We ate it outside in the November sun (surprisingly warm) overlooking a kalamata olive grove, as dragonflies zipped here and there above the table and the sun glittered on the sea. I ate a huge slice of hortapita, followed by several other dishes and then another huge slice for luck. Oh and then some tiganites, which are pancakes with honey and cinnamon. The Greek people are a very hospitable lot you see, and there was no question of me leaving there anything less than stuffed like a prize olive.

With huge thanks to Koula for her lesson and hospitality. 


Hortapita Recipe

(fills a 12 inch diameter round tin)

600g greens, including a mix of spinach and dandelions if you can get them, any large leaves chopped
1 leek, finely chopped
1 white onion, finely chopped
300g feta

Fresh Filo Recipe

350-400g finely ground white flour
Approx. 250ml water
A large pinch of salt
3 tablespoons olive oil
1 tablespoon lemon juice or vinegar

I haven’t blanched the greens here as Koula did, as I didn’t find it makes any difference either way. If this were a Greek dining table, we’d now have a heated debate about whether or not it is best to blanch the greens before sautéing.

In a high sided frying pan or saucepan, heat 2-3 tablespoons of olive oil, and add the leeks and onions. Allow to soften but not colour. Add the greens and let them wilt. Once cooked down and not too wet, season with salt (not too much, remember the feta) and pepper and set aside to cool. Once cool, crumble in the feta, leaving some larger chunks here and there. Set aside while you make the pastry.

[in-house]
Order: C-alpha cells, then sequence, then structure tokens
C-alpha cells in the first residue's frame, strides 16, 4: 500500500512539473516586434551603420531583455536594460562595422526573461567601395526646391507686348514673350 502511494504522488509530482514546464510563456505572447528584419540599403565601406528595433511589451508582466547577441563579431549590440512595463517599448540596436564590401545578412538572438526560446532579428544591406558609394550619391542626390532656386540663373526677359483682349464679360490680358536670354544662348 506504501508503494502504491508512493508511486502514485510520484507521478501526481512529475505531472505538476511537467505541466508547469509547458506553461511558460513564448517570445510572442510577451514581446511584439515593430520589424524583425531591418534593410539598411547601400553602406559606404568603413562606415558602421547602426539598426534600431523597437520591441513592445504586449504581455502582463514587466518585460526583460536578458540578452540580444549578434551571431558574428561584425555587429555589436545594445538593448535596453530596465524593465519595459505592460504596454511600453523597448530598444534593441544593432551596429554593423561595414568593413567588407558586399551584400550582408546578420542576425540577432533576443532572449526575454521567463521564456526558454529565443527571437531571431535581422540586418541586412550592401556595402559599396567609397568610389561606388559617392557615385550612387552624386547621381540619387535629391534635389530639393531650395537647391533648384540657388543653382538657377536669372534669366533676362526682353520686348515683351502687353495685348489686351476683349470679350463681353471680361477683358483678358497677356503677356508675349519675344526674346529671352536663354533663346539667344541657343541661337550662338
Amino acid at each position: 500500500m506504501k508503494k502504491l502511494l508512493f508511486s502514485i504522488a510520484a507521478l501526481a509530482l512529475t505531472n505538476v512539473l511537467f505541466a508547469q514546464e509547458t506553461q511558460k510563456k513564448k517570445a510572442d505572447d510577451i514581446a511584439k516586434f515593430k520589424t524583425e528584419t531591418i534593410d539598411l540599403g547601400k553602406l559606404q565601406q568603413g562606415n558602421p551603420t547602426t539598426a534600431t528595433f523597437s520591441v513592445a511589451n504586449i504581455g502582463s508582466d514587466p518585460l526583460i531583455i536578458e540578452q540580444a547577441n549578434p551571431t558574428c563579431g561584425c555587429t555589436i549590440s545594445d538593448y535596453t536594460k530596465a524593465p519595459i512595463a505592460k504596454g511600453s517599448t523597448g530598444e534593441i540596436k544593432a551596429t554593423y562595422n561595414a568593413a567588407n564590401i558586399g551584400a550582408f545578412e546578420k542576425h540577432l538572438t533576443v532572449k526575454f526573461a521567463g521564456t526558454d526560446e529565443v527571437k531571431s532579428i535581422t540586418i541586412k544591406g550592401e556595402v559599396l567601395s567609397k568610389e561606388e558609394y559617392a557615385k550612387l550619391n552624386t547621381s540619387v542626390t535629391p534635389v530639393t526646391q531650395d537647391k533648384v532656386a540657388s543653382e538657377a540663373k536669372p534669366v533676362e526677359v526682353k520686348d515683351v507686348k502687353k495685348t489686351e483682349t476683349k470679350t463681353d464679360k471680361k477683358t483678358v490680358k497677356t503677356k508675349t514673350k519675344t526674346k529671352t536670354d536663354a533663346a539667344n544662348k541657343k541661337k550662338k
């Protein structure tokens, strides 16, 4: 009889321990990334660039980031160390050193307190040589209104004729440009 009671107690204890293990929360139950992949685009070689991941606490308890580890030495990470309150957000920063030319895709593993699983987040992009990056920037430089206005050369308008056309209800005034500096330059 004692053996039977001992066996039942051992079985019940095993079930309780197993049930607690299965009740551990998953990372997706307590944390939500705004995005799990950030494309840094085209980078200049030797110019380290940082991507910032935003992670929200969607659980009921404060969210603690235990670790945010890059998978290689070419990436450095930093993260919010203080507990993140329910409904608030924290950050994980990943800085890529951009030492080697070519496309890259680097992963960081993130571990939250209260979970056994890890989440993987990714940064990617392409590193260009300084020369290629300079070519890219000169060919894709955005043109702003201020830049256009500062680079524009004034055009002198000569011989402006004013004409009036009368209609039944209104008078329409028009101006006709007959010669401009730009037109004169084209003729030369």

Preheat the oven to 180C.

In a bowl, add 350g of the flour, and then the salt and lemon juice. Begin adding water until the mixture comes together, kneading and working all the time with your hands. It should be soft and silky, not sticky. Turn out onto the surface and knead briefly for just a few minutes (add more flour if it’s too wet) then divide into 10 equally sized balls. Rest the balls under a damp tea towel. On a lightly floured surface again, take one ball and begin rolling it out. When it gets to the size of a side plate, begin to roll it around the pin, stretching it outwards with your hands, so that your hands are moving towards the ends of the pin. Unroll the pastry, move one quarter turn around and roll up again. Repeat this until the pastry is as thin as you can get it.

Pour some oil into the tin (I would say that Koula poured in about a tablespoon each time from her little porcelain olive oil jug).  Roll the pastry up around the pin, then unroll it onto the tin. Pour on a tablespoon of olive oil, and begin rolling the next layer. As you layer up the pastry you want some layers to be nice and crinkled. Repeat this for six layers (saving four for the top), folding only two inside (leave the rest overhanging the edge of the tin for the crust).

Add the filling and spread evenly. If the mixture is too wet at this point, Koula adds a handful of trahana or bulgur wheat. Roll the remaining pastry and add to the tin, layered up with olive oil. When all the pastry has been used up, dot butter around the sides of the pastry and roll it up into a crust. Pour more olive oil on top and spread around.

Cook for approx 45 mins, or until golden brown and crisp. Let it cool before serving; it should be just warm.